While the pivotal role of SMEs in the economy is generally accepted today, this role was brought into the limelight of political platforms and economic discourses through India’s ‘Freedom Movement’. The political articulation of Mahatma Gandhi was brought into the stream of economic discourses, by scholars such as J.C. Kumarappa, and later, at the international level, by E.F. Schumacher. The hubs of global capitalism, under the hegemony of Britain and the U.S., could realise its relevance only in the early 1970s. Today, while the global North celebrates the SME role in their economies, India required a pandemic like COVID-19 , to look back to the foundations of its legacy, and of the importance of “ boot-strap development”, as propagated by the Father of the Nation.

As already noted, there are much tautologies on the SME role in the economy. To cite the joke of a senior bureaucrat, “the graphs brought out by some official SME promotion agencies always take an upward trend”. But, the fact remains that from time to time, in the practice of SME development, there used to be more analogies than analysis. Where lies the catch?

The SME role in the economy is simple. Households and firms are the basic decision-making units in any economy. Firms produce; households consume the firm’s output. There needs to be a balance between the two. If and when the balance is lost, either through a malfunctioning of the system, or by a policy intervention, the economy falls into trouble. In a pandemic situation, when there is no production, consumption also gets squeezed, as consumer expectations are down. Since consumption is limited, which means insufficient aggregate demand, there is no incentive for the firms to produce. That is what we see today.

But, how is the balance lost? When the resource and output flows are affected, it happens. Manufactured products and services are the two forms of output. They have a mutual relationship that is organic in nature. The essential purpose of services is to transact manufactured products. But, since the 1990s, there has been an enhanced trend toward a blurred system, wherein, both the output of these forms remains highly integrated — a phenomenon called ‘servitisation’, a new addition to the semantics of business literature.

‘Development’ is a much orchestrated catch-word in the modern world. Development Economics has shaped tools and techniques to analyse and explain it. There could be add-on variables, but the fundamentals are, growth in GDP, and a reasonably progressive distribution. GDP includes, the ‘hard output’ that satisfy the basic human needs. You feel hungry? A ‘thali’ that costs ₹70 will do. You can also have a lunch that costs ₹1,000. Apart from the rice and vegetables that it is composed of, the rest are all the cost of “services”, and overheads.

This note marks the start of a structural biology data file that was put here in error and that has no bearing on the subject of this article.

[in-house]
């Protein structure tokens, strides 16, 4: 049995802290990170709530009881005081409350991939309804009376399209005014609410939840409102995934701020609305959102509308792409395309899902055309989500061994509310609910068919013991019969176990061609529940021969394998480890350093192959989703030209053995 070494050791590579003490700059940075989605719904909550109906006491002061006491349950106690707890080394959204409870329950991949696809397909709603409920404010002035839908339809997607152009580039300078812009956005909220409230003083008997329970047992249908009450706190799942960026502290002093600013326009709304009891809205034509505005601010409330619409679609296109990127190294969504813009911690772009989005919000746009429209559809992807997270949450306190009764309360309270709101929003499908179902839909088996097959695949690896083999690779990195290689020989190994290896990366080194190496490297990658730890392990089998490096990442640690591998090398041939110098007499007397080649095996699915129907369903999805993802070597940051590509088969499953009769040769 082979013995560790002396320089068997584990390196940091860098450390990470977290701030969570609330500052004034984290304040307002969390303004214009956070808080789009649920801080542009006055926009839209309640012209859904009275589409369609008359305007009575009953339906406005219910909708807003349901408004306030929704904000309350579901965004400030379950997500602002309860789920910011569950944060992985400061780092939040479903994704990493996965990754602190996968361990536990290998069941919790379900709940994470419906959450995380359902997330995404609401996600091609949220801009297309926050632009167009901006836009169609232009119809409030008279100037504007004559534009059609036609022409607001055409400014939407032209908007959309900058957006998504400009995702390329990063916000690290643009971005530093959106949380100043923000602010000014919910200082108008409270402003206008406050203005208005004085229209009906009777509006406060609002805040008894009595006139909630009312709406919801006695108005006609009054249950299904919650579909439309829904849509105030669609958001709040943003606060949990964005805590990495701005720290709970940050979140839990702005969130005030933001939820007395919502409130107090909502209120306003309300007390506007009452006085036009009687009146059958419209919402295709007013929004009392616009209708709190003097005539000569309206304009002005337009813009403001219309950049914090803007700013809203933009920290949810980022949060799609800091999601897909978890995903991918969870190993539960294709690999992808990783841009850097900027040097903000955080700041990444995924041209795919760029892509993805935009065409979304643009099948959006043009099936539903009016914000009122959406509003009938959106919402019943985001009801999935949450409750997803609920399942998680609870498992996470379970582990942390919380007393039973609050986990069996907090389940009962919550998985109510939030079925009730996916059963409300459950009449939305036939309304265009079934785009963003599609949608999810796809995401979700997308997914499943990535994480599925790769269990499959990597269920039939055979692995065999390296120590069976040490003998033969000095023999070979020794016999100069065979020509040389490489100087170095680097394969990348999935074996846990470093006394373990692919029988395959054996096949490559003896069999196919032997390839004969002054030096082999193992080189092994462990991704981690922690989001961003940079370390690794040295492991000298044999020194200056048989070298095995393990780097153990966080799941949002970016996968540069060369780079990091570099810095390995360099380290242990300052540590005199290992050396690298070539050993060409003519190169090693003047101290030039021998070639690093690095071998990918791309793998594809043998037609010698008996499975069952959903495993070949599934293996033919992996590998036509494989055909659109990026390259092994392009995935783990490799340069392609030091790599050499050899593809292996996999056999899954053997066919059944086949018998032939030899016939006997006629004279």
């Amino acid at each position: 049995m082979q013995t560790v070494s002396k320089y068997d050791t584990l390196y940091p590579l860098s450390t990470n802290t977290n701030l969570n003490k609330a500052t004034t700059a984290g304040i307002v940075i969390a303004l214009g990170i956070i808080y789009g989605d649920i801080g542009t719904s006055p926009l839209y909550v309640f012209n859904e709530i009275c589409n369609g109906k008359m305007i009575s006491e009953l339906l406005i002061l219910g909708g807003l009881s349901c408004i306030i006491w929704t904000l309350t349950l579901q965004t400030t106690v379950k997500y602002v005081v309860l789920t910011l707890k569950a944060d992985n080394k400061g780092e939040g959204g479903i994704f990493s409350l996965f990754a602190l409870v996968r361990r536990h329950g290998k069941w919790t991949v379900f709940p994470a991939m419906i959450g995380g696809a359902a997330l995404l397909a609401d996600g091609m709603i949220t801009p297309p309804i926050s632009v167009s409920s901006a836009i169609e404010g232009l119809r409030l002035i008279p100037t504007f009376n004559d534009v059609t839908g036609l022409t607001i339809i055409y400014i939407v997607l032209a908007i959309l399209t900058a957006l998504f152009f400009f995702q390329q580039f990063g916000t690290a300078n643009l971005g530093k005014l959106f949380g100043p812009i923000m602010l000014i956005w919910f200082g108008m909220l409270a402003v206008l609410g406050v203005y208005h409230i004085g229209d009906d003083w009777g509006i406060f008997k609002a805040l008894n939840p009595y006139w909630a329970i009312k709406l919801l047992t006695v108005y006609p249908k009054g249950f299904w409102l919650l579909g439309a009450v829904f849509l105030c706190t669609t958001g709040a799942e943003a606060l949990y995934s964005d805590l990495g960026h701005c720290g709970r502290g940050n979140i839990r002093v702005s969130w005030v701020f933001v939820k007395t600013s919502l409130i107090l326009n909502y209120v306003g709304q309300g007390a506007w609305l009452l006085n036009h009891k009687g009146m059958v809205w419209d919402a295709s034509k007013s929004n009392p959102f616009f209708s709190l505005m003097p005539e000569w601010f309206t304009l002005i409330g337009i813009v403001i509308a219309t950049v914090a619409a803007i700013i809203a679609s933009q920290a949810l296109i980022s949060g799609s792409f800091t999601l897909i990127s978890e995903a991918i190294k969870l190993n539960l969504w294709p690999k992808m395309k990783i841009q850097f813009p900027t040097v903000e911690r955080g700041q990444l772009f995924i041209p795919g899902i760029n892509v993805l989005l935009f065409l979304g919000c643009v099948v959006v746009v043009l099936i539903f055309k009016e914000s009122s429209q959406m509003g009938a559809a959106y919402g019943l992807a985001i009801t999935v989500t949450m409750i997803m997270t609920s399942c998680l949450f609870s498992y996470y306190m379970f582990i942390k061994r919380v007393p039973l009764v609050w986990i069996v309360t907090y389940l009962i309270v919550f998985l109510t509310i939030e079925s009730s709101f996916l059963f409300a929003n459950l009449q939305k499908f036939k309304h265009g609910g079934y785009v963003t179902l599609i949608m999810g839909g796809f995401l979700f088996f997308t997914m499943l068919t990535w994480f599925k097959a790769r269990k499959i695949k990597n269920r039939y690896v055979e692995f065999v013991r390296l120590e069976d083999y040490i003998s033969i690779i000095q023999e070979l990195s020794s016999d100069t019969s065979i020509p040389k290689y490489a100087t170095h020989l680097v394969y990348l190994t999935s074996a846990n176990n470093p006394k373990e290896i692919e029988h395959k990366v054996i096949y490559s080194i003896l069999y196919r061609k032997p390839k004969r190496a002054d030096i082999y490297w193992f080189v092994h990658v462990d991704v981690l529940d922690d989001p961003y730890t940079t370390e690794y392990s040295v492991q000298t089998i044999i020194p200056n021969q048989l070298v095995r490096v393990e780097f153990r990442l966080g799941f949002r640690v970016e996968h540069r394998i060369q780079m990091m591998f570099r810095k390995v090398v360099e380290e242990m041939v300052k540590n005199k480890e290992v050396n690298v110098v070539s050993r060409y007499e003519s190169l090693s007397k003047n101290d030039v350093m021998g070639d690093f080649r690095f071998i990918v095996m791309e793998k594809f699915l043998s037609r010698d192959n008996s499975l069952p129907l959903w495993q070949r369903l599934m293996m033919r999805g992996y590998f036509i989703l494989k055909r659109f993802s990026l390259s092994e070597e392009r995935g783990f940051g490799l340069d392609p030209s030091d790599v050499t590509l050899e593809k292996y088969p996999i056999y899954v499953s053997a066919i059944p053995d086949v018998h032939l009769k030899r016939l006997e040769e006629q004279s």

Here comes the role of public policy. If the policy maker is keen on serving a ₹1,000 meal to every citizen of the country, well and good; but he cannot. Hence, he will have to be selective. Policy decisions, beyond being a solution to the basic economic problem, demand complex tools and techniques. Here comes the relevance of the knowledge economy. Knowledge helps to solve the basic economic problem in a better way; but knowledge itself is not an output that satisfies the consumer.

Technology is a third force and a bonding factor in modern business. while, undoubtedly, it has contributed to the enhancement of productivity, it also created the “big illusion” of the 21st century. Today, “start-up” is the global catch word. Once appearing as a facilitator, technology has taken centre stage, with its own illusion.

To what extent has technology helped to solve the problems of millions of people reeling under COVID-19? How has technology helped oil value chains so that at least after the lock- down period, the country is back on the wheels. Why is it that the tiny entrepreneurs who provide income and employment opportunities for millions, are starving? Providing answers to these questions is the challenge and responsibility of all who glorify the latest paradigm of Industry 4.0. If one “can’t see the woods for the trees”, a pandemic may help them to see what it is. Finding that SMEs face “some problems” under this pandemic is putting the cart before the horse. In fact, MSMEs form the largest anti-cyclical tool under a recessionary situation, as latest research indicates. But, unfortunately, even the best of Keynesians have failed to understand this reality. Are we still living in the 1930s, seeing an umbrella of Industry 4.0. in the dream?

P.M. Mathew,


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Printable version | Jul 12, 2020 8:12:12 AM | https://www.thehindu.com/opinion/letters/letters-to-the-editor-june-27-2020/article31927604.ece